Vaccines are safe and necessary | Inquirer Opinion

Vaccines are safe and necessary

/ 04:00 AM January 27, 2021

Vaccines are the single scientific discovery that has saved billions of lives for more than 200 years, since 1796 when Dr. Edward Jenner inoculated an 8 -year-old boy with pus from the hand of a milkmaid with cowpox, then 6 weeks later inoculated the same boy with smallpox virus. and found that the boy did not fall ill.

The MMR vaccine against measles, mumps, and rubella; the DPT vaccine for diphtheria, pertussis, and tetanus; the oral polio vaccine, the influenza vaccine, the pneumonia vaccine, the BCG vaccine for tuberculosis — these are just some of the vaccines that have become household names. Because of these vaccines, much of the world has forgotten the horror of a child suffering from a whooping cough, the agony of a child who struggles to breath and needs an iron brace to walk because of polio, and the tragedy of children born with blindness and various systemic abnormalities because of congenital rubella.


But the success of modern vaccination has been both its strength and weakness. Because people have not seen the suffering brought about by plagues prior to vaccines, they are also more prone to disregard the good they can do, and to believe the propaganda against vaccines in general.

In the Philippines, before the vaccine mistrust caused by the hysterical fear-mongering against Dengvaxia, vaccines were accepted with no trepidation as standard practice, because we were familiar with them since childhood. And we knew these vaccines to be safe and effective. Unfortunately, because of the very poor handling of the Dengvaxia issue, today the Philippines is reputed to be the most vaccine-hesitant country in the world, causing the resurgence of polio, measles, pertussis, and other preventable childhood infections, and the very low percentage of Filipinos wiling to get vaccinated for COVID-19.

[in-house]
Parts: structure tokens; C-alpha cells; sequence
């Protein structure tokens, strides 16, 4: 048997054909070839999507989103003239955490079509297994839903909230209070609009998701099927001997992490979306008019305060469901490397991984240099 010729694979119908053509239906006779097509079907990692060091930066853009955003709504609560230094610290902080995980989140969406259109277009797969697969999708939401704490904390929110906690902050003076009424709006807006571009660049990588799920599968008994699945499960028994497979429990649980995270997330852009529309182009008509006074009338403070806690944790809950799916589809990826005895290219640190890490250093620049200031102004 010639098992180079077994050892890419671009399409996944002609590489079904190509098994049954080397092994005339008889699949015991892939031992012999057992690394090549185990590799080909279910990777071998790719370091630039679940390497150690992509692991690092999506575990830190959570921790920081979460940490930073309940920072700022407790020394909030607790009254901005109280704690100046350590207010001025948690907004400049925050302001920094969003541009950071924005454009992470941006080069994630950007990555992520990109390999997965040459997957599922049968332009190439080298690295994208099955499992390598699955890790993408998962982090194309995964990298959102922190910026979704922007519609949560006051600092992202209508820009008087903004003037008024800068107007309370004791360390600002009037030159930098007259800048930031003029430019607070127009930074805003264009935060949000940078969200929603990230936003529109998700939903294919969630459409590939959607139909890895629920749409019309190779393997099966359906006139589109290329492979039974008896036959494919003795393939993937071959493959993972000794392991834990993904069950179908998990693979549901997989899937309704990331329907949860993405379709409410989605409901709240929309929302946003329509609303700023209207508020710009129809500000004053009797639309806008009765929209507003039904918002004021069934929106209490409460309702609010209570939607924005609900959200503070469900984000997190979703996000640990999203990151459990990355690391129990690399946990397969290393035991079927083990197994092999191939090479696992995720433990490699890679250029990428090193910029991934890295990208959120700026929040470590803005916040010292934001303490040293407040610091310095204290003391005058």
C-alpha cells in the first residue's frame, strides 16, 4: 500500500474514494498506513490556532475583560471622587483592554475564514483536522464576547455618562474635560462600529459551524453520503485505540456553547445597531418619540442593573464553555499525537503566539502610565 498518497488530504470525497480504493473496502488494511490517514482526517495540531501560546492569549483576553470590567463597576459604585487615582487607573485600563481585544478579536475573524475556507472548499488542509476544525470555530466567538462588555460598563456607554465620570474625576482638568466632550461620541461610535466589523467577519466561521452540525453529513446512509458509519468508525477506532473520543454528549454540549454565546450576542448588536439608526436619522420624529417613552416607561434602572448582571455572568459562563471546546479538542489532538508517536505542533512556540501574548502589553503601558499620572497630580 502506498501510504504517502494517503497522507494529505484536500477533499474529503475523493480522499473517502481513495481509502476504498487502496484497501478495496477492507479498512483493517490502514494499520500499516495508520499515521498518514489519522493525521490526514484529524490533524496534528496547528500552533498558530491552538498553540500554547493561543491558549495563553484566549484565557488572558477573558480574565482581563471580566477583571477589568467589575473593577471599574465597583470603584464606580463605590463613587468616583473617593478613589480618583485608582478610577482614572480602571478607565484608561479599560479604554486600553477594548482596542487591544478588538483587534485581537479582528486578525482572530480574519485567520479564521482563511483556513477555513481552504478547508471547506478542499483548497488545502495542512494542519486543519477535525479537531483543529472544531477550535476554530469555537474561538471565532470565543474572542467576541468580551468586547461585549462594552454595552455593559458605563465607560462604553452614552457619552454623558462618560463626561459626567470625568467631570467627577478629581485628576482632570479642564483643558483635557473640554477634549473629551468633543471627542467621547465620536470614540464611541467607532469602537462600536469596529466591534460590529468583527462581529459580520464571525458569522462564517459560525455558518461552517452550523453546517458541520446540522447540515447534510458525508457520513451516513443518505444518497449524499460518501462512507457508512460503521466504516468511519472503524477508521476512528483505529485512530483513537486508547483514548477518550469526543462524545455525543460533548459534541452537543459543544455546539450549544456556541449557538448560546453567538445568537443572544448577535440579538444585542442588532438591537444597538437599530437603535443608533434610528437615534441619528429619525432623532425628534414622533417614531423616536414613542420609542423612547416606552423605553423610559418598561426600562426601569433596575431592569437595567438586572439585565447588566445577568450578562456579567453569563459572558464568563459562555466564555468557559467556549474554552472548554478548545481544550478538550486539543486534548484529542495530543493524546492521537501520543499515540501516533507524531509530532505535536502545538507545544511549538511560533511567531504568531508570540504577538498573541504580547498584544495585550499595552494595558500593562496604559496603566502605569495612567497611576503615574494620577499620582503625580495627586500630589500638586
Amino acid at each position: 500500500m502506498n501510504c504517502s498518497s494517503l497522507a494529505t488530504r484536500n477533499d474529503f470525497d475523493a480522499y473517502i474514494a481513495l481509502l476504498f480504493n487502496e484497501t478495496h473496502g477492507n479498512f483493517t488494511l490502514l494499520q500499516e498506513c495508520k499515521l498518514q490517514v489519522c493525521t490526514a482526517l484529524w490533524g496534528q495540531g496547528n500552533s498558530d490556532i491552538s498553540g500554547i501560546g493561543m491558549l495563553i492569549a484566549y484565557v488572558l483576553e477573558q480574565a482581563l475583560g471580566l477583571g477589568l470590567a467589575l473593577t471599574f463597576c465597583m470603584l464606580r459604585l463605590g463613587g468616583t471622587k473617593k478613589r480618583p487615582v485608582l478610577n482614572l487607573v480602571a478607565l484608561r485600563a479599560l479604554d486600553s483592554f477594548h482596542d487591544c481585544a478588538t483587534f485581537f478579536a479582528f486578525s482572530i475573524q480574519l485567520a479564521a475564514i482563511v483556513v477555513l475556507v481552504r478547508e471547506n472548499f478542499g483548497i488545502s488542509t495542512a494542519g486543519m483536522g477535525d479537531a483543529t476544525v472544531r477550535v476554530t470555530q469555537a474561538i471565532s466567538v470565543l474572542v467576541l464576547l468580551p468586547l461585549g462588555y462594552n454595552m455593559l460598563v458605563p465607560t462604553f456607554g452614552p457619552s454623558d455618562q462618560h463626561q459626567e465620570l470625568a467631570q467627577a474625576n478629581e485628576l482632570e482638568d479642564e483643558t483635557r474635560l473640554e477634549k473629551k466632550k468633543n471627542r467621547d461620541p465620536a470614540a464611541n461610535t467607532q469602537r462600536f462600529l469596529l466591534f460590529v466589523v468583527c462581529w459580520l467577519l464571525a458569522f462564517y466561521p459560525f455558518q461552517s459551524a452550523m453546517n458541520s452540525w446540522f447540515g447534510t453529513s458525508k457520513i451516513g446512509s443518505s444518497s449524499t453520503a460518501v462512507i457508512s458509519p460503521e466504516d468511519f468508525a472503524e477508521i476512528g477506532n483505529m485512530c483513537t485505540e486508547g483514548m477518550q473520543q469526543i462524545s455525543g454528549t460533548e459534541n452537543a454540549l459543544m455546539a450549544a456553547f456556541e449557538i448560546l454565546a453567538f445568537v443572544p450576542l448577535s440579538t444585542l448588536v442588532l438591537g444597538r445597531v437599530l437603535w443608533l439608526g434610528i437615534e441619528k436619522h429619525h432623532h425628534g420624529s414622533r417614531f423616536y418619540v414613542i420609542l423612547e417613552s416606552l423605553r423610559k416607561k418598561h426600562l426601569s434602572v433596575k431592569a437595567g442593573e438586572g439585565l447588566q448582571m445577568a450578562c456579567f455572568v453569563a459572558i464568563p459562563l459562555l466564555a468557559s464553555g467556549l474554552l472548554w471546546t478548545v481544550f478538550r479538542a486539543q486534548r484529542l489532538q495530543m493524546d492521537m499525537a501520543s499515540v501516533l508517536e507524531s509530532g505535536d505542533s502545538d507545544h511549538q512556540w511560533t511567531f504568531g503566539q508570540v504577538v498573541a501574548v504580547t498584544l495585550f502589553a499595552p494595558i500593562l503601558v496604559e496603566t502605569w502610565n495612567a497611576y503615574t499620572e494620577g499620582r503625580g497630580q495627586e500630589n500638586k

It takes years of research and development ( R&D), even decades as in the case of the dengue vaccine, before vaccines can be used widely and safely in humans. The years of R&D are among the reasons vaccines can be pricey. Hence, the breakneck speed in which the current crop of vaccines against COVID-19 were rolled out makes a number of people wary about receiving them. They wonder: Are these vaccines safe?

The answer is yes.

When COVID-19 hit the world, it brought scientists from many countries together like never before. Aside from this unprecedented cooperation among scientists, the world also had the advantage of having the templates of the vaccines already available. SARS-COV1, MERS-COV, Ebola, and other past infections had caused vaccine developers to start the ball rolling long before the COVID-19 pandemic struck. Vaccine development is an ongoing process, the templates were already there, and the quick development of vaccines does not point to a supposed conspiracy among Bill Gates, Dr. Anthony Fauci, and George Soros to create the SARS-COV2 virus just so they and pharmaceutical companies could make money on vaccines.